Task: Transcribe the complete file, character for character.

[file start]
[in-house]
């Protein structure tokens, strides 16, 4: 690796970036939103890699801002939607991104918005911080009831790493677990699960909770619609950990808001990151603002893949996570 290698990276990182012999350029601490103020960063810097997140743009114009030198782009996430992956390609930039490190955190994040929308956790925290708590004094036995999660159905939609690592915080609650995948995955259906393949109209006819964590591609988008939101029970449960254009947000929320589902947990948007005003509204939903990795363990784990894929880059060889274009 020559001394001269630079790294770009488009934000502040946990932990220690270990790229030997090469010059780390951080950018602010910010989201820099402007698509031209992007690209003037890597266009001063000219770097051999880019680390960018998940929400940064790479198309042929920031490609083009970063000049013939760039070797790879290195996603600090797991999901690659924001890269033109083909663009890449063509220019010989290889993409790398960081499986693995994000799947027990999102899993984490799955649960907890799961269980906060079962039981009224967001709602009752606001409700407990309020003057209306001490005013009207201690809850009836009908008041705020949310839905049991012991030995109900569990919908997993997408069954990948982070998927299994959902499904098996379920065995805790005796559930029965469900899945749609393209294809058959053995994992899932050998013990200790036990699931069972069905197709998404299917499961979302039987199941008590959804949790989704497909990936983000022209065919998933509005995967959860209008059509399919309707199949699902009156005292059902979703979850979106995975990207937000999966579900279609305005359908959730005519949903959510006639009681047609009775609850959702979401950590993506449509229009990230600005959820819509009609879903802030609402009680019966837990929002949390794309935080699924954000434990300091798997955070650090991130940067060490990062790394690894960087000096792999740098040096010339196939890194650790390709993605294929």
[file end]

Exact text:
[in-house]
């Protein structure tokens, strides 16, 4: 690796970036939103890699801002939607991104918005911080009831790493677990699960909770619609950990808001990151603002893949996570 290698990276990182012999350029601490103020960063810097997140743009114009030198782009996430992956390609930039490190955190994040929308956790925290708590004094036995999660159905939609690592915080609650995948995955259906393949109209006819964590591609988008939101029970449960254009947000929320589902947990948007005003509204939903990795363990784990894929880059060889274009 020559001394001269630079790294770009488009934000502040946990932990220690270990790229030997090469010059780390951080950018602010910010989201820099402007698509031209992007690209003037890597266009001063000219770097051999880019680390960018998940929400940064790479198309042929920031490609083009970063000049013939760039070797790879290195996603600090797991999901690659924001890269033109083909663009890449063509220019010989290889993409790398960081499986693995994000799947027990999102899993984490799955649960907890799961269980906060079962039981009224967001709602009752606001409700407990309020003057209306001490005013009207201690809850009836009908008041705020949310839905049991012991030995109900569990919908997993997408069954990948982070998927299994959902499904098996379920065995805790005796559930029965469900899945749609393209294809058959053995994992899932050998013990200790036990699931069972069905197709998404299917499961979302039987199941008590959804949790989704497909990936983000022209065919998933509005995967959860209008059509399919309707199949699902009156005292059902979703979850979106995975990207937000999966579900279609305005359908959730005519949903959510006639009681047609009775609850959702979401950590993506449509229009990230600005959820819509009609879903802030609402009680019966837990929002949390794309935080699924954000434990300091798997955070650090991130940067060490990062790394690894960087000096792999740098040096010339196939890194650790390709993605294929």